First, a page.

This publication is for informational purposes only. Information contained herein is believed to be accurate, but has not been verified and cannot be guaranteed. Opinions represented are not intended as an offer or solicitation with respect to the purchase or sale of any security and are subject to change without notice. Statements in this material should not be considered investment advice or a forecast or guarantee of future results. To the extent specific securities are referenced herein, they have been selected on an objective basis to illustrate the views expressed in the commentary. Such references do not include all material information about such securities, including risks, and are not intended to be recommendations to take any action with respect to such securities. The securities identified do not represent all of the securities purchased, sold or recommended and it should not be assumed that any listed securities were or will prove to be profitable. Past performance is no guarantee of future results.
PNC Capital Advisors, LLC claims compliance with the Global Investment Performance Standards (GIPS®). A list of composite descriptions for PNC Capital Advisors, LLC and/or a presentation that complies with the GIPS® standards are available upon request.
PNC Capital Advisors, LLC is a wholly-owned subsidiary of PNC Bank N.A. and an indirect subsidiary of The PNC Financial Services Group, Inc. serving institutional clients. PNC Capital Advisors’ strategies and the investment risks and advisory fees associated with each strategy can be found within Part 2A of the firm’s Form ADV, which is available at https://pnccapitaladvisors.com.

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  • Corporate credit generated the largest average excess return, but exhibited greater volatility and higher overall interest rate risk (as measured by effective duration).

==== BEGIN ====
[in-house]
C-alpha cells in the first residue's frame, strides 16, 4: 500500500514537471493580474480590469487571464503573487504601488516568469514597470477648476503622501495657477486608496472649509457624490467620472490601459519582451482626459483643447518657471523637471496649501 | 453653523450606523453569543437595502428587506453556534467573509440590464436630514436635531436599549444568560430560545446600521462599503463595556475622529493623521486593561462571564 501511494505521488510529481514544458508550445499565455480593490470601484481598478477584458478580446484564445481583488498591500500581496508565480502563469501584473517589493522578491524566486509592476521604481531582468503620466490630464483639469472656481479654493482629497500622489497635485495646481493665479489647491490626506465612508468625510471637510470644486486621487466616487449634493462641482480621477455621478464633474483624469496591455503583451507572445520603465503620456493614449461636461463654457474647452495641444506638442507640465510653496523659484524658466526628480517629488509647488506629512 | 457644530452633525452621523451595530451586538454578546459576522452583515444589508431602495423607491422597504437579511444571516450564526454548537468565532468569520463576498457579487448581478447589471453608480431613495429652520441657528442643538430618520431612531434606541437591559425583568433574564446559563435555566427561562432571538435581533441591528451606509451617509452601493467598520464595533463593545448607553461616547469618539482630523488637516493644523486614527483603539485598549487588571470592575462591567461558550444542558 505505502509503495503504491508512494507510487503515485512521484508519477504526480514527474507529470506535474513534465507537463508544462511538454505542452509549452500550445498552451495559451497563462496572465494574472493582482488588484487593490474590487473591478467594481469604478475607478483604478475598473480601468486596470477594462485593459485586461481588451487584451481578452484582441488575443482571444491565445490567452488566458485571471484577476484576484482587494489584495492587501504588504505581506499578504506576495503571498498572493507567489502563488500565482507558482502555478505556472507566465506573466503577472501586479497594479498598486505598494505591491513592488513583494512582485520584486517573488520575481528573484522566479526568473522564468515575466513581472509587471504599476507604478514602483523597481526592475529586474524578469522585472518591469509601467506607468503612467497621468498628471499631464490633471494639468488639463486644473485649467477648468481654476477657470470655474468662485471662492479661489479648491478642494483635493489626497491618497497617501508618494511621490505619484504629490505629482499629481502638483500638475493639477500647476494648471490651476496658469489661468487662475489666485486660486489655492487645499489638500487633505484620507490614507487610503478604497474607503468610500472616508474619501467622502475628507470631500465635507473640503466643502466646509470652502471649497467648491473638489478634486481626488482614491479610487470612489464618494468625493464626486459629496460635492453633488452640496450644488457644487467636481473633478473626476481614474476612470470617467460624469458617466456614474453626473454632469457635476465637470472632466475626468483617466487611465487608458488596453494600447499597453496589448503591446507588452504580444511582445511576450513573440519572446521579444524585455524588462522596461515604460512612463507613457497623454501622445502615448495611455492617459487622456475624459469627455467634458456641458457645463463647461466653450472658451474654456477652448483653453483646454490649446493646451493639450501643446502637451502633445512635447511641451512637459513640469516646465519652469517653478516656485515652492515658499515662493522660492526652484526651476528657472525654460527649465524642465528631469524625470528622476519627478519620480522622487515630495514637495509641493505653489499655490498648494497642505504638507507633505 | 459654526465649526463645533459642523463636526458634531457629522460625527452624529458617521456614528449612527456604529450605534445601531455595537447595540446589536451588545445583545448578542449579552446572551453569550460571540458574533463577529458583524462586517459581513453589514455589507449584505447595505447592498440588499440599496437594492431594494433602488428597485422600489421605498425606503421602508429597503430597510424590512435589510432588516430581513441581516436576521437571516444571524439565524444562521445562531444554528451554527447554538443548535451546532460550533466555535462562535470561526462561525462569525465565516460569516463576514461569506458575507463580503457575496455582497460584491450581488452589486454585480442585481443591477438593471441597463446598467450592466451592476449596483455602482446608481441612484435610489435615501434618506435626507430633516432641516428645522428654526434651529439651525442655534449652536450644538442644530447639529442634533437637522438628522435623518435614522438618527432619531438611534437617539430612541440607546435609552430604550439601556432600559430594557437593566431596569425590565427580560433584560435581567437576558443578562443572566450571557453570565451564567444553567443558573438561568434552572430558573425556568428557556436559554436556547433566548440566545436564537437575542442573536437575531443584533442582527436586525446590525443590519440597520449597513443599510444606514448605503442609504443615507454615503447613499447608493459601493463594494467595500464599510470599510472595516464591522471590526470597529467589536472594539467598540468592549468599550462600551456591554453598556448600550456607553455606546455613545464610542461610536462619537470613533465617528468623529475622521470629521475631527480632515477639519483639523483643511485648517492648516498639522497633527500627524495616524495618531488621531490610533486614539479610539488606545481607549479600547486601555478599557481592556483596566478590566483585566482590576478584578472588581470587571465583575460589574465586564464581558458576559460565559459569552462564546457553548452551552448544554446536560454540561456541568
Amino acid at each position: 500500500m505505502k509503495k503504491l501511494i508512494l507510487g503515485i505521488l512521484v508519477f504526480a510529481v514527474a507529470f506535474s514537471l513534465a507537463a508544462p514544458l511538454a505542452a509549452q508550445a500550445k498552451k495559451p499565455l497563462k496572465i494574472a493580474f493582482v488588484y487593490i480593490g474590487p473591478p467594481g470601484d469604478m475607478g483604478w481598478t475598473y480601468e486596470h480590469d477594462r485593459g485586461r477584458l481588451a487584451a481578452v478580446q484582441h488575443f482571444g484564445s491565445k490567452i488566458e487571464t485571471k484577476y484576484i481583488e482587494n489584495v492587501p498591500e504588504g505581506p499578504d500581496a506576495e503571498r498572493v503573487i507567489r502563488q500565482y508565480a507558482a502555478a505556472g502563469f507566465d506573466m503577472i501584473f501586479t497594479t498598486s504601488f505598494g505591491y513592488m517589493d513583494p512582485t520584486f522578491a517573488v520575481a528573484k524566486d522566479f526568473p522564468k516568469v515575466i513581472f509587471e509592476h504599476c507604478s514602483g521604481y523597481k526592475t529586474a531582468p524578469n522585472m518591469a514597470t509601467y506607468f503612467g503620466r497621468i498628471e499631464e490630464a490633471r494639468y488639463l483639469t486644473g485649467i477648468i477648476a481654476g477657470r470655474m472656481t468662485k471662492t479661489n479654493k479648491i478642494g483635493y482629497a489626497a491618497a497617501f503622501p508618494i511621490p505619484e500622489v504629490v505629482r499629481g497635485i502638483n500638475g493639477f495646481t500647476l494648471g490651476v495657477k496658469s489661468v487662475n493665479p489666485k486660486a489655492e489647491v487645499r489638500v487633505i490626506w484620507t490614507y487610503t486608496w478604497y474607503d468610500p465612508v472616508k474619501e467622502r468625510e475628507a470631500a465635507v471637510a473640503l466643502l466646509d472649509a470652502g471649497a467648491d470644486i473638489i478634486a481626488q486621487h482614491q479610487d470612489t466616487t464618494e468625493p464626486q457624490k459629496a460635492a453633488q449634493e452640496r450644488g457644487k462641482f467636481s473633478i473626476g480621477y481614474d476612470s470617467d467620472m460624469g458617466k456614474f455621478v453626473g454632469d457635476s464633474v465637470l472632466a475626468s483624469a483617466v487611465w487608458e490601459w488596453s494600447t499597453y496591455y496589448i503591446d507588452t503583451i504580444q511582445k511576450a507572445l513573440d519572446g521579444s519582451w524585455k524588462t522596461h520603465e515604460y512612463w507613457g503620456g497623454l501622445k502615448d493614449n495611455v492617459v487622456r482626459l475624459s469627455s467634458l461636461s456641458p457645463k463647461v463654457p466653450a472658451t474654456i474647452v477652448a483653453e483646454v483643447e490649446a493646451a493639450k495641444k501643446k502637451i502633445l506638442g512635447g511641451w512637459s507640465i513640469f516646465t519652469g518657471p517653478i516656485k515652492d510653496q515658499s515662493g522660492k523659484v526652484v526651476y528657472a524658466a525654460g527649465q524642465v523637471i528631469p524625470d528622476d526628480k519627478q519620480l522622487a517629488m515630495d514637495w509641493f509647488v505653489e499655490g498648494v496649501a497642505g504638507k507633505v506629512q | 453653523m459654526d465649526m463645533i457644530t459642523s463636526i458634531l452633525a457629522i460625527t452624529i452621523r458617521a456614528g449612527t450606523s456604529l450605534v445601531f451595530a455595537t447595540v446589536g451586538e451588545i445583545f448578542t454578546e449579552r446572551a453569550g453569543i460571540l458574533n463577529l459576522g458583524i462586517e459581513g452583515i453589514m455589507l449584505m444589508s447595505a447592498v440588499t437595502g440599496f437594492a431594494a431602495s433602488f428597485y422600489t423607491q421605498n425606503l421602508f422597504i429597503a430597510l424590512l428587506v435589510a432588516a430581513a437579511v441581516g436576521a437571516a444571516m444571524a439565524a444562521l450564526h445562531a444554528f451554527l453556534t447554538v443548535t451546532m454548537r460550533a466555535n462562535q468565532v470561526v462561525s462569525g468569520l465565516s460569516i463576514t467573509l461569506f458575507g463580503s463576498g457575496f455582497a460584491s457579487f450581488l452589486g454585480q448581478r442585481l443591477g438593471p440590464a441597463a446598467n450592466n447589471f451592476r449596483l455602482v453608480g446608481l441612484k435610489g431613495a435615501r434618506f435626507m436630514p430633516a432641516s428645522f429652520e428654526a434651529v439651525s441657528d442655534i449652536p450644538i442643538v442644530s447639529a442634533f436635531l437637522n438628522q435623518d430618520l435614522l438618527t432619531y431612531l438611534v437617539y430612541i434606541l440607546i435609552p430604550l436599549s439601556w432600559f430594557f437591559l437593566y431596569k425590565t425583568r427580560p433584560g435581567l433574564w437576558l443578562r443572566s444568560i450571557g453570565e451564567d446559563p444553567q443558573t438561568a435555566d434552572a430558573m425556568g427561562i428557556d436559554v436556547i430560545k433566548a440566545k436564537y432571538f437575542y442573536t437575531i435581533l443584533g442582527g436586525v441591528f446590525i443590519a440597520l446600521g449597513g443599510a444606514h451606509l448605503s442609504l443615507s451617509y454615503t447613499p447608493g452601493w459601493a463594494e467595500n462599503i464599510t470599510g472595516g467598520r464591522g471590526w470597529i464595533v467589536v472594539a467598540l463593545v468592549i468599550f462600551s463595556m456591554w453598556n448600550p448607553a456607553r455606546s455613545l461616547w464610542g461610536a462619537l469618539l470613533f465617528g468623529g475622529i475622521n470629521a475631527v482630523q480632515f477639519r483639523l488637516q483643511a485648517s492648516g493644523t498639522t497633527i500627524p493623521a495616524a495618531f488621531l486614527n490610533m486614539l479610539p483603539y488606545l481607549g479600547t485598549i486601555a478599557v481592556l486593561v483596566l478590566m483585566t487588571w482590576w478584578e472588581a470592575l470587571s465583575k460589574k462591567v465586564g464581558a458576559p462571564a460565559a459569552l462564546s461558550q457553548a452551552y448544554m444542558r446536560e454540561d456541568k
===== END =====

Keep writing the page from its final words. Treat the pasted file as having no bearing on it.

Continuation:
• Agency MBS had an average spread comparable to that of corporate credit with considerably lower return volatility and interest-rate risk.
  • Consumer ABS offered the lowest overall interest rate risk, as well as the lowest volatility of return.

Next we examine each of these sectors in more detail.

CORPORATE CREDIT

We focused our analysis of the corporate credit sector on investment-grade securities, defined as BBB-rated and above. The profile of the corporate credit index can be deconstructed into two primary factors that describe risk and return: default risk and spread duration risk. We define default risk across three quality buckets: AAA-AA, A, and BBB. These ratings represent the average rating assigned between the primary credit rating agencies. Similar to modified duration, which measures a bond’s price sensitivity to changes in yields, spread duration measures price sensitivity to changes in credit spread. We believe it is a good proxy for duration risk of excessreturn, as opposed to duration risk of totalreturn (modified duration).

The table below shows excess return, volatility, and MIRs over various credit quality and bond maturity segments.

Return

  • BBB-quality categories have had the highest average excess returns. Additionally, the A-quality segments have outperformed the AAA-AA tier in all maturity groups less than 10 years.
  • Longer-maturity segments have not necessarily driven larger average annual excess returns. In fact, across credit quality groupings, the 5- to 7-year maturity category has generated the highest excess returns.
  • The 10-plus-year maturity group had the lowest mean returns across the maturity landscape. Lower realized excess returns can be partially explained by demand from asset-liability managers and insurers with long-term liability targets. Demand from this investor base has compressed spreads in longer-dated securities and flattened credit curves. In addition, longer spread duration amplified the price impact from changes in risk premiums, which led to a greater proportion of time periods exhibiting negative excess returns than other maturity segments.

CORPORATE CREDIT Continued

Volatility